Le residenze nelle città della Germania orientale diventano sempre più attrattive . Lo afferma un Report di TAG Immobilien

Eastern Germany’s housing markets are on course for further growth. Urban populations continue to expand while vacancy rates fall. As a result, rents and property purchase prices are increasing in many locations. The good news: “Despite the fact that rents are rising, dynamic purchasing power growth means that household housing cost burdens remain stable or have even declined in some places”, said Claudia Hoyer, Member of the Management Board at TAG Immobilien AG. This has been confirmed by the “Eastern Germany Housing Market Report 2017″, published by TAG Immobilien AG today. As with last year’s study, the real estate consultancy firm Wüest Partner Deutschland analysed data from 27 large and mid-sized cities in Eastern Germany, including data on population and economic growth, rents and purchase prices, property yields and the financial burden of housing costs across the region.

Increased purchasing power keeps a lid on housing cost burdens

TAG’s second annual housing market report examines the development of housing cost burdens in Germany’s new federal states for the first time. The housing cost burden describes, in percentage terms, the relationship between housing costs (i.e. rent, including service charges and incidental expenses) and average household net incomes, and ranges from 17.5% (in Chemnitz) to 26.6% (in Jena). In comparison, households in Berlin and Potsdam currently spend 32% and 29% of their net incomes on housing, respectively. In a number of Berlin districts, the figure has actually risen as high as 50%. “Housing costs in Berlin and Potsdam are not only higher than all other Eastern German regions in absolute terms, they are also higher in relation to households’ available incomes”, added Hoyer. The report also reveals that these Eastern German cities have achieved a positive turnaround. All of the cities analysed by TAG and Wüest Partner Deutschland have attracted new residents. Double-digit vacancy rates are almost entirely a thing of the past in the regions surveyed. The population influx into Eastern Germany’s cities has accelerated and has been a major driver in reducing vacancy rates, in some cases significantly.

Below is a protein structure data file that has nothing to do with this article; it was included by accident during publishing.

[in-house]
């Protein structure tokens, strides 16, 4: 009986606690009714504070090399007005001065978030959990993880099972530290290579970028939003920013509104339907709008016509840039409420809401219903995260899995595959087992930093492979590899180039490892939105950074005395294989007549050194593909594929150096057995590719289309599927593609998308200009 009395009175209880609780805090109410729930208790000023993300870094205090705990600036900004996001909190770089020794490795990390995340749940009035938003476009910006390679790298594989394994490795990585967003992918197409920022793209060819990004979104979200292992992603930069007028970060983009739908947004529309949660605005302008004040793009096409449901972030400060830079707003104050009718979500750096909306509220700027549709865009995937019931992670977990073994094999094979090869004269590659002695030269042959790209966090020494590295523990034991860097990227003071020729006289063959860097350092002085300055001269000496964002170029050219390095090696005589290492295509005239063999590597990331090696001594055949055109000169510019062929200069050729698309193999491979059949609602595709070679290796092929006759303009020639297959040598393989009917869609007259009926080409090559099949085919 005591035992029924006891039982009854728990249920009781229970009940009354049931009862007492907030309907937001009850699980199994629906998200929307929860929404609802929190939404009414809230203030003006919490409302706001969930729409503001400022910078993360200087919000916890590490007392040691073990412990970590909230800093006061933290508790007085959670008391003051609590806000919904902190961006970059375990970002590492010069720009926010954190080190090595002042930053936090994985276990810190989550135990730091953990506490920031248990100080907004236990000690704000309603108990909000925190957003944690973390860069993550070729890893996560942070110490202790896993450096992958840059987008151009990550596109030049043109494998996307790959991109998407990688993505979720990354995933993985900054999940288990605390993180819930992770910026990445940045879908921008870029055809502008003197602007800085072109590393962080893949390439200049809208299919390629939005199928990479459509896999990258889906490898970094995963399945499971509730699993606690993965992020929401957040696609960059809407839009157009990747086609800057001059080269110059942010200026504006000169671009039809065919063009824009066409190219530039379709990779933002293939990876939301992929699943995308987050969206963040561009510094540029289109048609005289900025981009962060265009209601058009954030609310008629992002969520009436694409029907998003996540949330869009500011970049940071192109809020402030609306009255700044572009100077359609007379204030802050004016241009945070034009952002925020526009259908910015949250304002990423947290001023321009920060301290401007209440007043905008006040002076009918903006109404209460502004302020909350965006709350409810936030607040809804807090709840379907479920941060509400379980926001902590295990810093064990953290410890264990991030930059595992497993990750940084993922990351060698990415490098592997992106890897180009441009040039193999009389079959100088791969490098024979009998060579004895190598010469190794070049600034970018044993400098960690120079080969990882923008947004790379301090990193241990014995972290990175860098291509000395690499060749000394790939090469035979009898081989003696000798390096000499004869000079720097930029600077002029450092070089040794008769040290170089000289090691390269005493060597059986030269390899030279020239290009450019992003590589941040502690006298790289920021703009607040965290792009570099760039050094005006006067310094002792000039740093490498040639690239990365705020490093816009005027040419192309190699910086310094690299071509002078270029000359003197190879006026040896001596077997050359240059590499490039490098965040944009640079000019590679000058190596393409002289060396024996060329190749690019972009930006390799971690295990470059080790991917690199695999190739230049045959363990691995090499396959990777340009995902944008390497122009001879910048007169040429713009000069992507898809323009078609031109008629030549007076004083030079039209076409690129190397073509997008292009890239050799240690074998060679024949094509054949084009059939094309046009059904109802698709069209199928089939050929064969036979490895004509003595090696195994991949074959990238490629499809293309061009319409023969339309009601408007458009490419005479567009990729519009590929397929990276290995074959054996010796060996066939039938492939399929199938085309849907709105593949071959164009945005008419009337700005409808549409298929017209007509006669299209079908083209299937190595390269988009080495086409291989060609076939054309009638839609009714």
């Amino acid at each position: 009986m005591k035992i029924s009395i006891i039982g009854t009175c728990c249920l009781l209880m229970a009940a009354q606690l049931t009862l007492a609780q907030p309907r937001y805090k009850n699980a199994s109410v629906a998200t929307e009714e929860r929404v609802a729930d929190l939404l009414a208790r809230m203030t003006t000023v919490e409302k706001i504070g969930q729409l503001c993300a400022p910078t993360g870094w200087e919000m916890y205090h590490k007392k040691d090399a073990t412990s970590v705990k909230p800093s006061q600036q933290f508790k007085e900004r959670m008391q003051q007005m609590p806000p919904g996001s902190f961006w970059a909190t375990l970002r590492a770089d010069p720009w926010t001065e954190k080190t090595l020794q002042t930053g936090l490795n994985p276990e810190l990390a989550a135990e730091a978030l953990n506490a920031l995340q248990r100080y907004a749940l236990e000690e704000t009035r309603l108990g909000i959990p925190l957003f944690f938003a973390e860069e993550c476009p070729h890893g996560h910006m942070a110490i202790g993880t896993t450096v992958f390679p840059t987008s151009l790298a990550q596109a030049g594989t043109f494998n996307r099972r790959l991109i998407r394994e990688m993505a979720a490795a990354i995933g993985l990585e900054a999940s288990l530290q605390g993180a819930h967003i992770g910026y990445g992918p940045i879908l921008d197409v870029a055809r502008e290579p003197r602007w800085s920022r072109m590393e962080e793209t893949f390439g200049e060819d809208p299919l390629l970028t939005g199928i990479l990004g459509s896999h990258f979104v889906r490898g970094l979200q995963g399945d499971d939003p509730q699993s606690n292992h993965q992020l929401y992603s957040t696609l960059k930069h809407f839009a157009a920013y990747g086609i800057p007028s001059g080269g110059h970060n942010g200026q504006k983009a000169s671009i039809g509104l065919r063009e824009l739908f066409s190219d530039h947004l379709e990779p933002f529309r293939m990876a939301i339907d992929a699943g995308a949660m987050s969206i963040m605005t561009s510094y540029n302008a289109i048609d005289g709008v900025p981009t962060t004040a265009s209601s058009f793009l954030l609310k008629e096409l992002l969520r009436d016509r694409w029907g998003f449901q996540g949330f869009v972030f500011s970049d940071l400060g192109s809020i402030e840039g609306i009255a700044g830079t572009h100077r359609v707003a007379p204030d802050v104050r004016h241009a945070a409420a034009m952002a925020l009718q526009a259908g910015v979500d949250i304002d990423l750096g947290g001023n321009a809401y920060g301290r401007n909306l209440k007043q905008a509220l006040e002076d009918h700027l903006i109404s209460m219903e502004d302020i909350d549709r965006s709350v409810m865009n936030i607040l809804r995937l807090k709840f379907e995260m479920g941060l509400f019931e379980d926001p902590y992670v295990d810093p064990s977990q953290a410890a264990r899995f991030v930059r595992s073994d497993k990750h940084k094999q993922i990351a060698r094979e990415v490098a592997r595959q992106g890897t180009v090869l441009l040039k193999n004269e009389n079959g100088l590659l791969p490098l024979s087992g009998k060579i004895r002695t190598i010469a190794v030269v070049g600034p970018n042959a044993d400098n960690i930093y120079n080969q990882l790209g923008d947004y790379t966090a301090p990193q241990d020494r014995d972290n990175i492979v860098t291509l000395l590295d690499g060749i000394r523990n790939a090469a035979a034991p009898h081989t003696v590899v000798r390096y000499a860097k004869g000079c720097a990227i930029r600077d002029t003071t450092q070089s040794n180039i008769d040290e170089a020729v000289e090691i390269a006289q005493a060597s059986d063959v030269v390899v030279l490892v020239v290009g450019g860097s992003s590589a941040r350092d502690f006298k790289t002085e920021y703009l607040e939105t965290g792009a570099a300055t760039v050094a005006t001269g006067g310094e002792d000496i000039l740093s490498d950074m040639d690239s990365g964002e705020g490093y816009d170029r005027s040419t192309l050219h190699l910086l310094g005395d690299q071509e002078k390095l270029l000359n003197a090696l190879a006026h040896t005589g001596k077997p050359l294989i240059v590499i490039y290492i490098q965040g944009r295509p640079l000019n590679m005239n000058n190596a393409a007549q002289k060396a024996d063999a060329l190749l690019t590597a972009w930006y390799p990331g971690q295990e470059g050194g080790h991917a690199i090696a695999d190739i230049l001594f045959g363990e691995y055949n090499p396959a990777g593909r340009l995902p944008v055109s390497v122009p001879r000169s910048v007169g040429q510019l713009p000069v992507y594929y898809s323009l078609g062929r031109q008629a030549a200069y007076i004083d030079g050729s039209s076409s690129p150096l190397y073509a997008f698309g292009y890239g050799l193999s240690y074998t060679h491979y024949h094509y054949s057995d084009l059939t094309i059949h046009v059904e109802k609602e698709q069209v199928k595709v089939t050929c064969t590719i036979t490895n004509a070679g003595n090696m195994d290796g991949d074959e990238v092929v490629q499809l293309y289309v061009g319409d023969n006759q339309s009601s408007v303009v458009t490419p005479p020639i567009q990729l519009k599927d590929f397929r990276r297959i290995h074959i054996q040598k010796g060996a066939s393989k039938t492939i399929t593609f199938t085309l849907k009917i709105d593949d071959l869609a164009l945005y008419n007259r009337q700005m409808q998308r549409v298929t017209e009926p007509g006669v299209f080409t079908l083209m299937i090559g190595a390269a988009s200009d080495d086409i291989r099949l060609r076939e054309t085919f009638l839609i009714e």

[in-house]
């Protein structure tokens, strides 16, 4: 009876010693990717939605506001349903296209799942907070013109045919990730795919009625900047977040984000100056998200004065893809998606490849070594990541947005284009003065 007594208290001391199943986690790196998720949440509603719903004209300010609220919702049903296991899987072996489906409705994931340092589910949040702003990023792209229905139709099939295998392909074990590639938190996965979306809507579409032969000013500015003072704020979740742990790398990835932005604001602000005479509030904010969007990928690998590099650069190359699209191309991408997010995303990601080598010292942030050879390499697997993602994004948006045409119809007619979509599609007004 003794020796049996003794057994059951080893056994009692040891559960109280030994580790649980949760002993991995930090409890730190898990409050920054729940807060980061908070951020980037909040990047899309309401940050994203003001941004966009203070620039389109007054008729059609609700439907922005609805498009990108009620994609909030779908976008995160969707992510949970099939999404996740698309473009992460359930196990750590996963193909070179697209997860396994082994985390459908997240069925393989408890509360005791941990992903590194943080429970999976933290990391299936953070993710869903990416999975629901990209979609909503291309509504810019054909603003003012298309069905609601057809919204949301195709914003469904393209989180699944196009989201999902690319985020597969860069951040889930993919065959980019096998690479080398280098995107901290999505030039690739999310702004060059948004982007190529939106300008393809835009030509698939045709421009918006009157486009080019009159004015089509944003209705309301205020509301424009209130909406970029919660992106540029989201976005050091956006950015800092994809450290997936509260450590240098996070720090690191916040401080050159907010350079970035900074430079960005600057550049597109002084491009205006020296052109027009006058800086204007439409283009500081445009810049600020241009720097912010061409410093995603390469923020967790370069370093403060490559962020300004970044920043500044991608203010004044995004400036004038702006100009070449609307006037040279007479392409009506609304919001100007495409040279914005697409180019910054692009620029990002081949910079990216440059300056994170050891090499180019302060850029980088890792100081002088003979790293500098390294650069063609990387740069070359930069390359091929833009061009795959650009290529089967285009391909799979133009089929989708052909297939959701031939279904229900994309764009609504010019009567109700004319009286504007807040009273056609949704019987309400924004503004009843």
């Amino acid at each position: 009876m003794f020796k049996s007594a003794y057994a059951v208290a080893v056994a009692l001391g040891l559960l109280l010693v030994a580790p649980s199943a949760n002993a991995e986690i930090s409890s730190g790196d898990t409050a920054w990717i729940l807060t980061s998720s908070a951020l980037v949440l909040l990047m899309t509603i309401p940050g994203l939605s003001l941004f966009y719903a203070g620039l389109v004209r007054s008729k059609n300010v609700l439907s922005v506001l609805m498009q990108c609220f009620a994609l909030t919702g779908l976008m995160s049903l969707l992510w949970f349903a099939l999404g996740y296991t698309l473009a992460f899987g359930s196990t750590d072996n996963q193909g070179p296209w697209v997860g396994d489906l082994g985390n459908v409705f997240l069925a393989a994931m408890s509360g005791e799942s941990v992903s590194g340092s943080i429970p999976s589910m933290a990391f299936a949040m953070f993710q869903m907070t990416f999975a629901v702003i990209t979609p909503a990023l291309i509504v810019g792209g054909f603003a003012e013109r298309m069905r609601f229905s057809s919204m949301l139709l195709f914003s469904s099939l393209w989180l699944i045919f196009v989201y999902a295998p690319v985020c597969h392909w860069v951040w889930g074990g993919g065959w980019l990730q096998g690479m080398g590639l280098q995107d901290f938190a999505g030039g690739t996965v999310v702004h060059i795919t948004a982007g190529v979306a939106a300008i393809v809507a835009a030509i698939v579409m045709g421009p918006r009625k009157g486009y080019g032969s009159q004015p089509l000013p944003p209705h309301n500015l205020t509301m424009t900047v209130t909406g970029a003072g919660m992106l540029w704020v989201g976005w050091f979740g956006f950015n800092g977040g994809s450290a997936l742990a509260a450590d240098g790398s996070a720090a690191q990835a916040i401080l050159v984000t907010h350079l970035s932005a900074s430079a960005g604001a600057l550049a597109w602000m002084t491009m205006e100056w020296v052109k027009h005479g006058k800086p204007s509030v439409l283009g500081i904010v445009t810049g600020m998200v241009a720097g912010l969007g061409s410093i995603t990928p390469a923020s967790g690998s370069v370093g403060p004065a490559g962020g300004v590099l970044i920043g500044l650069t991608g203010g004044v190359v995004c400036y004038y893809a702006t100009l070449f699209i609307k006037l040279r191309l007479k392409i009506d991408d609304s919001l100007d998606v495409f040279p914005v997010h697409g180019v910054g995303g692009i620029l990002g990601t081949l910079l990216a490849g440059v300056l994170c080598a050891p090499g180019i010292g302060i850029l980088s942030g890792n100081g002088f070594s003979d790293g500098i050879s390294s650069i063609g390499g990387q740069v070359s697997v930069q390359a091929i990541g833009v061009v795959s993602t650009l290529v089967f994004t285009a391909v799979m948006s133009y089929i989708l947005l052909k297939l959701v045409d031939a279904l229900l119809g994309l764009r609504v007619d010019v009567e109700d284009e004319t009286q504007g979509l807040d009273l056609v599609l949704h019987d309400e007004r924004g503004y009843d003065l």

Housing cost burdens in selected Eastern German cities

Please find attached the full press release with a chart of the “housing cost burdens in selected Eastern German cities, 2006 to 2017″

Rising rents and purchase prices

Since 2012, rents have risen significantly in 24 of the 27 large and mid-sized cities in Eastern Germany surveyed for the housing market report. In a majority of cases, these increases even reached double digits. Behind Berlin, where rents are up by 33.4% since 2012, Leipzig registered an increase of 25.0%, and Strausberg (Brandenburg) gained 23.5%. Like Strausberg, Nauen also benefits from close proximity to Berlin and has seen rents rise by 20.8% in the same period. Residential property prices have also surged. The most dramatic increases were seen in Nauen (+62.4% in the new-build sector) and Strausberg (+74.9% for existing properties) over the last five years. Nevertheless, residential property remains relatively affordable in the region around Berlin. Despite the price rises described above, condominiums in Strausberg still cost an average of roughly EUR 1,600 per square metre – around half the Berlin average. At around EUR 690/sqm, the price of existing residential property in Görlitz (Saxony) is among the lowest in Eastern Germany – despite a jump of 39% over the past five years.

Developments in Mecklenburg-Western Pomerania are equally remarkable. While rents have risen moderately, the story is quite different for purchase prices. With prices for newly-built residential property up by 49.9%, Schwerin ranks fourth out of the 27 cities surveyed. The price per square metre now stands at just under EUR 2,900. In terms of purchase prices in the new-build sector, Eisenach (Thuringia) is the absolute leader, having registered price rises of 108.6% to around EUR 2,000.

Source : Company

Testata giornalistica non registrata ai sensi dell’Art.3 bis del D.L. 18 maggio 2012, n. 63 convertito in Legge 16.07.2012 n°103

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